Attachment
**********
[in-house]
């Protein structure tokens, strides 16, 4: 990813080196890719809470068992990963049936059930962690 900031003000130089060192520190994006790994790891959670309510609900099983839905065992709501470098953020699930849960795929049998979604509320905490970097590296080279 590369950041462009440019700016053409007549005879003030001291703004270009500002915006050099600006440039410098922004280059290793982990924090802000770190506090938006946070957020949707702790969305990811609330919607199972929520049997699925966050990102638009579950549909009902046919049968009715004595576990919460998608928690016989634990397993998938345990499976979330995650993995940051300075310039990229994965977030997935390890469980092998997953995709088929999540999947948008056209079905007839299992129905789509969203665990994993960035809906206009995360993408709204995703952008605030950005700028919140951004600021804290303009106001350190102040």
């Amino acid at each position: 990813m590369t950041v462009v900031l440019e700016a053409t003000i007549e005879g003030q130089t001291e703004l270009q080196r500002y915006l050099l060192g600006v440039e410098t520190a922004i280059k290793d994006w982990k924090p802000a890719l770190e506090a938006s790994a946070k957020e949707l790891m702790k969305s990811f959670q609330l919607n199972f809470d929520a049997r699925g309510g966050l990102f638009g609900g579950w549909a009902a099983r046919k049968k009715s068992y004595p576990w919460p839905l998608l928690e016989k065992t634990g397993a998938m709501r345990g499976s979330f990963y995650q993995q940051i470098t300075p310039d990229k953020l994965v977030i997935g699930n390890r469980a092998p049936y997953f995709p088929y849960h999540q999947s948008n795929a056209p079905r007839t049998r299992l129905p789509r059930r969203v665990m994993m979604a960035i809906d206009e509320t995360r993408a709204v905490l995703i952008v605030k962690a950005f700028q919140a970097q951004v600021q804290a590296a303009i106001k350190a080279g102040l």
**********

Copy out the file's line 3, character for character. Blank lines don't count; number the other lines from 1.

């Amino acid at each position: 990813m590369t950041v462009v900031l440019e700016a053409t003000i007549e005879g003030q130089t001291e703004l270009q080196r500002y915006l050099l060192g600006v440039e410098t520190a922004i280059k290793d994006w982990k924090p802000a890719l770190e506090a938006s790994a946070k957020e949707l790891m702790k969305s990811f959670q609330l919607n199972f809470d929520a049997r699925g309510g966050l990102f638009g609900g579950w549909a009902a099983r046919k049968k009715s068992y004595p576990w919460p839905l998608l928690e016989k065992t634990g397993a998938m709501r345990g499976s979330f990963y995650q993995q940051i470098t300075p310039d990229k953020l994965v977030i997935g699930n390890r469980a092998p049936y997953f995709p088929y849960h999540q999947s948008n795929a056209p079905r007839t049998r299992l129905p789509r059930r969203v665990m994993m979604a960035i809906d206009e509320t995360r993408a709204v905490l995703i952008v605030k962690a950005f700028q919140a970097q951004v600021q804290a590296a303009i106001k350190a080279g102040l």